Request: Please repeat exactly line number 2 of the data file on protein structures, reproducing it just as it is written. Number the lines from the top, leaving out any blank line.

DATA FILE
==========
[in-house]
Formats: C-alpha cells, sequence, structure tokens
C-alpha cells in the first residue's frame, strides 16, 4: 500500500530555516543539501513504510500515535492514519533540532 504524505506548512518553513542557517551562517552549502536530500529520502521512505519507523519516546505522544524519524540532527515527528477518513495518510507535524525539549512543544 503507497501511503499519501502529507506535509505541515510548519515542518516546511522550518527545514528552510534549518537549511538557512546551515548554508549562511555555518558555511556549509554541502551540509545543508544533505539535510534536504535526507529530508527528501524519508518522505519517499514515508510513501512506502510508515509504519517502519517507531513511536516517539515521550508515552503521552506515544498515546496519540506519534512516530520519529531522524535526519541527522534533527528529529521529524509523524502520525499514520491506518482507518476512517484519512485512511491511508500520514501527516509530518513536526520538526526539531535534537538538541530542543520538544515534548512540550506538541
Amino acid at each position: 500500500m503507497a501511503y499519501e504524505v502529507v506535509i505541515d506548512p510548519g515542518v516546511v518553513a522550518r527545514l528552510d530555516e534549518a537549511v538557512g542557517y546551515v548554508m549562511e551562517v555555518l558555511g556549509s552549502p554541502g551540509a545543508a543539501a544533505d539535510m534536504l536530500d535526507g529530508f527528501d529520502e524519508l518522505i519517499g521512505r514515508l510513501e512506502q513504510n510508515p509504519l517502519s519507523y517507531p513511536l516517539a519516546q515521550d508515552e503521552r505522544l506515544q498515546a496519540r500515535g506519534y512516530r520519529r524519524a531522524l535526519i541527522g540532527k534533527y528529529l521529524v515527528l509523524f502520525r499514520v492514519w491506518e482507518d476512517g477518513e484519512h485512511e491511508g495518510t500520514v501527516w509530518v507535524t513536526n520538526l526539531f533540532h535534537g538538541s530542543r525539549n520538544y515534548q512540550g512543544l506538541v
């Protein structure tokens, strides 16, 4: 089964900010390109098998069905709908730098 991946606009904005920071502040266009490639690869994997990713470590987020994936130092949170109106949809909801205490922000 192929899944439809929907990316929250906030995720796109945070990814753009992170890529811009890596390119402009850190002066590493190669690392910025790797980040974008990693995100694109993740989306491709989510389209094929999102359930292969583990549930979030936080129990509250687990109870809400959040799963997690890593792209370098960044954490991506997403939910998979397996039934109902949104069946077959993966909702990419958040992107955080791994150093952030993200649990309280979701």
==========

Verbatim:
Formats: C-alpha cells, sequence, structure tokens